I know. You've grown attached to the little feller. But with all the work to do in the corporate data center, it just doesn't make much sense anymore to support PCs on the office desktop. For a fraction of the cost and support headaches, businesses can simply buy "dumb" machines outfitted with sophisticated, customizable Web browsers. Software support and data storage will move back to the computer center -- back to the future.

Force 5: Broadband
The arrival of mega googa-bit 'Net connections will, of course, open the world of business computing to entirely new opportunities, many as yet unimagined. Primarily, though, they will simply speed the demise of the personal computer. Processing power will un-distribute itself as it heads back to intelligent central file servers.

Force 6: Outsourced Web hosting and data storage
It's no accident that "scaleable" has become overused business-speak. If I were to Web-sell my wife's hand-crafted hats for toddlers, I would be smart to prepare for the awesome initial buzz. This means I need plenty of backup server power ready on a moment's notice. Does it make sense for me actually to buy all these servers? Heavens no. My project could be a dud, and servers don' t make good coffee tables.

The same dynamic applies to data storage. Sure, nobody wants to store their data "out there" on the Web. Nobody wanted to store their data on their office network either, but it is slowly coming to pass. Web data storage is already a booming business and it will only get bigger. It even wants to store your desktop. Make no mistake. Take a deep breath. It's coming.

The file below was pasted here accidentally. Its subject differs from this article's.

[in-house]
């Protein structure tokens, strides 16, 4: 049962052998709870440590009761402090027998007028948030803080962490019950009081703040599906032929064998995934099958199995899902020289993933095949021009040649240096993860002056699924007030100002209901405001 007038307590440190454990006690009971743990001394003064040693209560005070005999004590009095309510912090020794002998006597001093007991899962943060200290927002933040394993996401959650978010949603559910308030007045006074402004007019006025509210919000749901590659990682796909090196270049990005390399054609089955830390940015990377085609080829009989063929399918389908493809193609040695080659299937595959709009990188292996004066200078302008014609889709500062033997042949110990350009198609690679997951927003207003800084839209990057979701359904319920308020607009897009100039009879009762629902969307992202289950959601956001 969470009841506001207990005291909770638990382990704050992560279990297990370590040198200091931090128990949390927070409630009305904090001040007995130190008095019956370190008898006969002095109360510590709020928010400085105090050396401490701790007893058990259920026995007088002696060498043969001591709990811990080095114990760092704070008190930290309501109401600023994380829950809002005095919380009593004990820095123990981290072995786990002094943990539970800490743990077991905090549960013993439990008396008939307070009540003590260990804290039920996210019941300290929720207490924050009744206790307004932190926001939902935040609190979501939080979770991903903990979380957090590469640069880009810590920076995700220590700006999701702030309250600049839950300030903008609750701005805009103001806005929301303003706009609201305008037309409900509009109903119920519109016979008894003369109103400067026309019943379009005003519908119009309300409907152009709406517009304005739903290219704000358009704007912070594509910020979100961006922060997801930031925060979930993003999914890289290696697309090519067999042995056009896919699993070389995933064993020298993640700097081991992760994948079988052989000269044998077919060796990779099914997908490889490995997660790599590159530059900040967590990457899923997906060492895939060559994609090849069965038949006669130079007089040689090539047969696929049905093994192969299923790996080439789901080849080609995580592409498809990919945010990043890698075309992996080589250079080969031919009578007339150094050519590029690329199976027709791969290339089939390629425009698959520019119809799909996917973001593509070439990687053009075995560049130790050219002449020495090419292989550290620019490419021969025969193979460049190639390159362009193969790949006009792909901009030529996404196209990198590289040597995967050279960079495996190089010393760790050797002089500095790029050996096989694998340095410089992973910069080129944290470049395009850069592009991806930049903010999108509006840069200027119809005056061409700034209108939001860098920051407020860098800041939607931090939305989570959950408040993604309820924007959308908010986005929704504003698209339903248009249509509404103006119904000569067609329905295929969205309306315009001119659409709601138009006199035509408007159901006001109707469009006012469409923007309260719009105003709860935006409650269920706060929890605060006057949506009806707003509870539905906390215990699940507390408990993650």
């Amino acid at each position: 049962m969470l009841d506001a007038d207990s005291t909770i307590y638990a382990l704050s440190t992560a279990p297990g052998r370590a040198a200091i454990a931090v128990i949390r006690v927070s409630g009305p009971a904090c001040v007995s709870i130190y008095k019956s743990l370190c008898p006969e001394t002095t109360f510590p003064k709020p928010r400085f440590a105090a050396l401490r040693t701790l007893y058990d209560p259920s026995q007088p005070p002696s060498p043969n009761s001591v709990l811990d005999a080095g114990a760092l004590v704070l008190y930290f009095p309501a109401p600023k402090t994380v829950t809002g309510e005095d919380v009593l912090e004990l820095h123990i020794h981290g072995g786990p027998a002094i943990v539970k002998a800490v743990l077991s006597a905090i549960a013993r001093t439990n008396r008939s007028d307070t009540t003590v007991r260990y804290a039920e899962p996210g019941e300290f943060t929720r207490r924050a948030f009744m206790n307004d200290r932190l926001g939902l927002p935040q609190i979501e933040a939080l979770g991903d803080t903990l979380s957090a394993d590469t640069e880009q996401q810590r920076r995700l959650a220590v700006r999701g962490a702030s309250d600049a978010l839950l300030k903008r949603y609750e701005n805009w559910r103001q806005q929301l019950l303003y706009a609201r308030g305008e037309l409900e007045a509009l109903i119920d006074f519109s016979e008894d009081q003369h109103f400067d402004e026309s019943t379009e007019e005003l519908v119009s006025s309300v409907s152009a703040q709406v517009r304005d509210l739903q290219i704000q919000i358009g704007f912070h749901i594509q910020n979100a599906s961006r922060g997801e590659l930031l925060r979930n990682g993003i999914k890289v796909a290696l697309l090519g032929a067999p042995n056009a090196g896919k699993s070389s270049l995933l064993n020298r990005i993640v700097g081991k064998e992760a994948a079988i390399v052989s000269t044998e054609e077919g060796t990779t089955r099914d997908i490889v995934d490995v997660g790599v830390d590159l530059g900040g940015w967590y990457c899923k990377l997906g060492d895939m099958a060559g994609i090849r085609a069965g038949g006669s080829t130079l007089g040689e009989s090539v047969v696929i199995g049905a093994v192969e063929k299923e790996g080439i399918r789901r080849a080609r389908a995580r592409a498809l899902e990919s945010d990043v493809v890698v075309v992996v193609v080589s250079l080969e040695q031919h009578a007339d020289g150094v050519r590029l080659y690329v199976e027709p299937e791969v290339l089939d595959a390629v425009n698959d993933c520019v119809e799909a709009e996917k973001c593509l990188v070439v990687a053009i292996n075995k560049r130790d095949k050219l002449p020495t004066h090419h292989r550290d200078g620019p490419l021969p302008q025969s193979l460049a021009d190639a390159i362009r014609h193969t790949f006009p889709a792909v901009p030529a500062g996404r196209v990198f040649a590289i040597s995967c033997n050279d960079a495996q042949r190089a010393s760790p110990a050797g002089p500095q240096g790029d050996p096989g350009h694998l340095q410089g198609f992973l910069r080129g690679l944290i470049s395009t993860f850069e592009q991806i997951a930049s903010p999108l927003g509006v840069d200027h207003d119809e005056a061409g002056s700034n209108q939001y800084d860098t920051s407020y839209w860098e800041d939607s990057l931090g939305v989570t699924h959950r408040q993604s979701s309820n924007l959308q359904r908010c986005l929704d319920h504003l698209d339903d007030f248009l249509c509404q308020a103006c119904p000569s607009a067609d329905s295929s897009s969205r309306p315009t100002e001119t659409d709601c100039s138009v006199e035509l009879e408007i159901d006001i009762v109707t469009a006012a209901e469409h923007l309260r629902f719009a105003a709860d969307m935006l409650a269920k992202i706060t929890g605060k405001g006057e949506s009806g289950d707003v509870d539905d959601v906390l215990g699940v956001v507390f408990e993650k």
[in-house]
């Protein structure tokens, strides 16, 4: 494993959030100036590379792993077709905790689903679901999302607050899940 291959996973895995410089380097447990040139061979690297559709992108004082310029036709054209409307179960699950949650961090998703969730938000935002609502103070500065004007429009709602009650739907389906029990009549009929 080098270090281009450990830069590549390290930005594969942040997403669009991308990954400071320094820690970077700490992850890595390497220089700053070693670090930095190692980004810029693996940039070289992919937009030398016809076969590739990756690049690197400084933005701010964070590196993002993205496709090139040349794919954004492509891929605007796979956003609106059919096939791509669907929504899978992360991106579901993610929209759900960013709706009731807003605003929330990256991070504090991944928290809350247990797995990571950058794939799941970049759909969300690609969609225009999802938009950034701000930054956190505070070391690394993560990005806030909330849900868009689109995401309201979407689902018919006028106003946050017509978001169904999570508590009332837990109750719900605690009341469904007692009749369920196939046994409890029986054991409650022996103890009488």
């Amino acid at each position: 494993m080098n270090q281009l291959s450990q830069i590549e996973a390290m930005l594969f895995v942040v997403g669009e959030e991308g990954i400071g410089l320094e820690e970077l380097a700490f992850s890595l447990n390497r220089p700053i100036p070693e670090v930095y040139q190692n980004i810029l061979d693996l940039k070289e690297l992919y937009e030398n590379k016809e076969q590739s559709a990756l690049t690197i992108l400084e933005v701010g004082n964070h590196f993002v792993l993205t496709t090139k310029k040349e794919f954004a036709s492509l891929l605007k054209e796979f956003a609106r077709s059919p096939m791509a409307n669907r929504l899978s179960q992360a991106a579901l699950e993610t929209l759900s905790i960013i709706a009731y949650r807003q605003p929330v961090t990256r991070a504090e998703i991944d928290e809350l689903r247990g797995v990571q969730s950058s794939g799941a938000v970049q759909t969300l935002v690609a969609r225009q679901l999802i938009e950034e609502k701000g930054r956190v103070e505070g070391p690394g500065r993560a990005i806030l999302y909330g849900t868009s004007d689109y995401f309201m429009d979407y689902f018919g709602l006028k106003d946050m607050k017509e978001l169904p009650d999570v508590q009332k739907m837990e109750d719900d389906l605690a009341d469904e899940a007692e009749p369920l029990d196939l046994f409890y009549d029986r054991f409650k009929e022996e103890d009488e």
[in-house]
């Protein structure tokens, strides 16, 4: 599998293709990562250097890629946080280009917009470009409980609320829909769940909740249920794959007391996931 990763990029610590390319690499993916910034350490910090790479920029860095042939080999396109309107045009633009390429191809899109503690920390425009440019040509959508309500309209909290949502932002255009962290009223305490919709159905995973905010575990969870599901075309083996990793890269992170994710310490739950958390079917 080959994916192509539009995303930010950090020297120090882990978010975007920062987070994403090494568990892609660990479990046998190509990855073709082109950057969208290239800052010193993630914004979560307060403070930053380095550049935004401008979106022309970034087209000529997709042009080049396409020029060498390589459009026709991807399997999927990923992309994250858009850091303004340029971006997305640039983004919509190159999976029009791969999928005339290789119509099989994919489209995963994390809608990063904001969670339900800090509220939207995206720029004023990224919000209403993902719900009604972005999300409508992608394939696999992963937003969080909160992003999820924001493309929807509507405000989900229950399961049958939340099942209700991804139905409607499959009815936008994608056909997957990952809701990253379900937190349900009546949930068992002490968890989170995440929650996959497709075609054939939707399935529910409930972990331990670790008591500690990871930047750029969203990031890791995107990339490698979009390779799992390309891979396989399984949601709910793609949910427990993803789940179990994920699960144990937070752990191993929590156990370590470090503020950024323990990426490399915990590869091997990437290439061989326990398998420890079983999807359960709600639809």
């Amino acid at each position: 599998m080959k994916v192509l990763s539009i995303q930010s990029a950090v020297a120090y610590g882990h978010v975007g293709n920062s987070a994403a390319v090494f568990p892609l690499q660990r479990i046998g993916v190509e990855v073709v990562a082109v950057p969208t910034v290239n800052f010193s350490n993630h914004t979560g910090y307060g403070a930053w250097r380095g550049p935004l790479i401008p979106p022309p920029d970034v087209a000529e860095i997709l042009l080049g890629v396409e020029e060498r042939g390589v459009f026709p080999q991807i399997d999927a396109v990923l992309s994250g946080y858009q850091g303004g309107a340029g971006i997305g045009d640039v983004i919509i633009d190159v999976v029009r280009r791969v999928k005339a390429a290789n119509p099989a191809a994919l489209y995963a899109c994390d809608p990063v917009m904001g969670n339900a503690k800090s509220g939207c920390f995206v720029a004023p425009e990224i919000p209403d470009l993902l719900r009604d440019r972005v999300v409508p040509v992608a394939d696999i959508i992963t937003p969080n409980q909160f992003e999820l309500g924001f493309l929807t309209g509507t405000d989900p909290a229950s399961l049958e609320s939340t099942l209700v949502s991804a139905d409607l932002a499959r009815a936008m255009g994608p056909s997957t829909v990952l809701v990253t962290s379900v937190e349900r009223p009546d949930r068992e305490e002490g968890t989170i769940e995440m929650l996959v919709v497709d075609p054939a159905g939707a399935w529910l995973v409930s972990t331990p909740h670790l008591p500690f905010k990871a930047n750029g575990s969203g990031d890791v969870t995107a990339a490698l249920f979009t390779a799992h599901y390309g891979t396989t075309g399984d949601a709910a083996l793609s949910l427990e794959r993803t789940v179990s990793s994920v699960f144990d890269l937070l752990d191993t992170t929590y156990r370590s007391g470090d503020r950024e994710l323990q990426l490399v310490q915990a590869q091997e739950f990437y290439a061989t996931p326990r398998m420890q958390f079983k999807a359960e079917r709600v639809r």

Force 7: Nimble business models are not hype

See Cisco (Nasdaq: CSCO). See Lucent (NYSE: LU). See Cisco nimbly hop from one networking hot-spot to the next, with plenty of investment cash at the ready. See Lucent move slowly and get caught with a warehouse full of old-technology switches and a market hungry for new-technology switches but no parts with which to make them.

What's the difference? One word: Focus. Cisco doesn't pay much for research. They don't actually make much. They are as untraditional as an equipment "manufacturer" can be, the "new" in the new economy. The focus is customer relationships, cutting-edge knowledge, and the brand. Everything else is out-sourced.

Think it ends at Cisco? Think again. Nortel Networks (NYSE: NT) just outsourced its computer center. If Nortel doesn't need a data center, does Procter & Gamble (NYSE: PG) really need one? Is the world of business finally ready to abandon the endless, numbing distraction of sweeping technological changes in the data center? I think so.

Force 8: Increased collaboration among businesses
The Internet is leading to a flurry of company alliances, opening up even traditionally anti-social, old-line businesses. To achieve the coveted build-to-order manufacturing dream, companies will have to learn to share. It will start slowly and cautiously. Inevitably, though, companies will begin to share production and sales data across business commerce networks.

Where to from here?

By now, I hope you're mumbling, "Dude, what a convergence of Rule Breaking business forces!" To which I reply, "Indeed." At the point of convergence, where all these forces meet, lies our next Rule Breaker candidate. Anybody want to guess? If so, post it on the Rule Breaker Companies discussion board. Tune in tomorrow as I break this company down in Rule Breaker style.

Until then,

Related Links:

  • Industry Standard E-Business Survey of CEOs
  • Ariba's Key Alliance